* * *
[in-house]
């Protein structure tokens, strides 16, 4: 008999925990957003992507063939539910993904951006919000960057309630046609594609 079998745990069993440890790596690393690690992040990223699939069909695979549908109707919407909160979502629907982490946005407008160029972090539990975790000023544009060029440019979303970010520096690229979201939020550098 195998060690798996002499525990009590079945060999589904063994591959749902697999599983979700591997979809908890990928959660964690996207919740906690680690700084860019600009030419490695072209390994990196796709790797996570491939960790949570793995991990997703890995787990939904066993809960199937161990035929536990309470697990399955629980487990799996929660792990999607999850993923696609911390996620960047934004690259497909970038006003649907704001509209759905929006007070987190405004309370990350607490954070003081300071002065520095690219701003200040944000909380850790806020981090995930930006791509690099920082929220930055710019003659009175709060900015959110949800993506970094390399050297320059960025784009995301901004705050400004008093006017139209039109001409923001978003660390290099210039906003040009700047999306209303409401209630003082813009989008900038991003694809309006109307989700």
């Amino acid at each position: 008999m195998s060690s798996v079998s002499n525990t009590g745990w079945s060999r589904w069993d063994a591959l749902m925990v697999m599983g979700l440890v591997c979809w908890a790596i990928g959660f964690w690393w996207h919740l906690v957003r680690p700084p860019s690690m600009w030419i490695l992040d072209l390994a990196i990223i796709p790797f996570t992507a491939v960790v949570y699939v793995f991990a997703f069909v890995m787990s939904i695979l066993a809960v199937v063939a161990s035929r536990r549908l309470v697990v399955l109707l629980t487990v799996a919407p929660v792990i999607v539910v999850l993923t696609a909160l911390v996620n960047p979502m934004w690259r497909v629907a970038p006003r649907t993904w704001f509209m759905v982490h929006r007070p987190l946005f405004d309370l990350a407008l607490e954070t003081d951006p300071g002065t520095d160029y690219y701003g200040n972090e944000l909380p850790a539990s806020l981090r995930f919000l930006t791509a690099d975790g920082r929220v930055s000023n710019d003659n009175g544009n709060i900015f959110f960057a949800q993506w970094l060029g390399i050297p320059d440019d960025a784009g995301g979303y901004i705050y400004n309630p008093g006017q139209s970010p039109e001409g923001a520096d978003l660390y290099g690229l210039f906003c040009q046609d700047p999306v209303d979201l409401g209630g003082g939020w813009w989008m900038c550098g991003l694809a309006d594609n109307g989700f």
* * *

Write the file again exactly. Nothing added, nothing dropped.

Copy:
[in-house]
């Protein structure tokens, strides 16, 4: 008999925990957003992507063939539910993904951006919000960057309630046609594609 079998745990069993440890790596690393690690992040990223699939069909695979549908109707919407909160979502629907982490946005407008160029972090539990975790000023544009060029440019979303970010520096690229979201939020550098 195998060690798996002499525990009590079945060999589904063994591959749902697999599983979700591997979809908890990928959660964690996207919740906690680690700084860019600009030419490695072209390994990196796709790797996570491939960790949570793995991990997703890995787990939904066993809960199937161990035929536990309470697990399955629980487990799996929660792990999607999850993923696609911390996620960047934004690259497909970038006003649907704001509209759905929006007070987190405004309370990350607490954070003081300071002065520095690219701003200040944000909380850790806020981090995930930006791509690099920082929220930055710019003659009175709060900015959110949800993506970094390399050297320059960025784009995301901004705050400004008093006017139209039109001409923001978003660390290099210039906003040009700047999306209303409401209630003082813009989008900038991003694809309006109307989700």
């Amino acid at each position: 008999m195998s060690s798996v079998s002499n525990t009590g745990w079945s060999r589904w069993d063994a591959l749902m925990v697999m599983g979700l440890v591997c979809w908890a790596i990928g959660f964690w690393w996207h919740l906690v957003r680690p700084p860019s690690m600009w030419i490695l992040d072209l390994a990196i990223i796709p790797f996570t992507a491939v960790v949570y699939v793995f991990a997703f069909v890995m787990s939904i695979l066993a809960v199937v063939a161990s035929r536990r549908l309470v697990v399955l109707l629980t487990v799996a919407p929660v792990i999607v539910v999850l993923t696609a909160l911390v996620n960047p979502m934004w690259r497909v629907a970038p006003r649907t993904w704001f509209m759905v982490h929006r007070p987190l946005f405004d309370l990350a407008l607490e954070t003081d951006p300071g002065t520095d160029y690219y701003g200040n972090e944000l909380p850790a539990s806020l981090r995930f919000l930006t791509a690099d975790g920082r929220v930055s000023n710019d003659n009175g544009n709060i900015f959110f960057a949800q993506w970094l060029g390399i050297p320059d440019d960025a784009g995301g979303y901004i705050y400004n309630p008093g006017q139209s970010p039109e001409g923001a520096d978003l660390y290099g690229l210039f906003c040009q046609d700047p999306v209303d979201l409401g209630g003082g939020w813009w989008m900038c550098g991003l694809a309006d594609n109307g989700f």